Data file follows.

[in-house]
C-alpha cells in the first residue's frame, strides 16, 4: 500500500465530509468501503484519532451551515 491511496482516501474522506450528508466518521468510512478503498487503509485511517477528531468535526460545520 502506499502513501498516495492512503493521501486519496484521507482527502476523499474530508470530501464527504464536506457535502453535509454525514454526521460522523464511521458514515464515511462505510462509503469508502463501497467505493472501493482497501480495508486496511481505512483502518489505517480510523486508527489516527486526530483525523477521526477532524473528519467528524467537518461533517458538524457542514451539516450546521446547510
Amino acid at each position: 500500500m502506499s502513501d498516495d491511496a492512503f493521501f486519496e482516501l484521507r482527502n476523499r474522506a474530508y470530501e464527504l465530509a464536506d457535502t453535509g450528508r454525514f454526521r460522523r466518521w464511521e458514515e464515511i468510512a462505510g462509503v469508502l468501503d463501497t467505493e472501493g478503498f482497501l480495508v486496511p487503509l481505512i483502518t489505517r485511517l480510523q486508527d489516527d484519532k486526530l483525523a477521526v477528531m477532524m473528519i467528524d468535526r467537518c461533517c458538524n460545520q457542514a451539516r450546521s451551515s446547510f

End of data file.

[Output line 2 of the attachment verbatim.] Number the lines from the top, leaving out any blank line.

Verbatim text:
C-alpha cells in the first residue's frame, strides 16, 4: 500500500465530509468501503484519532451551515 491511496482516501474522506450528508466518521468510512478503498487503509485511517477528531468535526460545520 502506499502513501498516495492512503493521501486519496484521507482527502476523499474530508470530501464527504464536506457535502453535509454525514454526521460522523464511521458514515464515511462505510462509503469508502463501497467505493472501493482497501480495508486496511481505512483502518489505517480510523486508527489516527486526530483525523477521526477532524473528519467528524467537518461533517458538524457542514451539516450546521446547510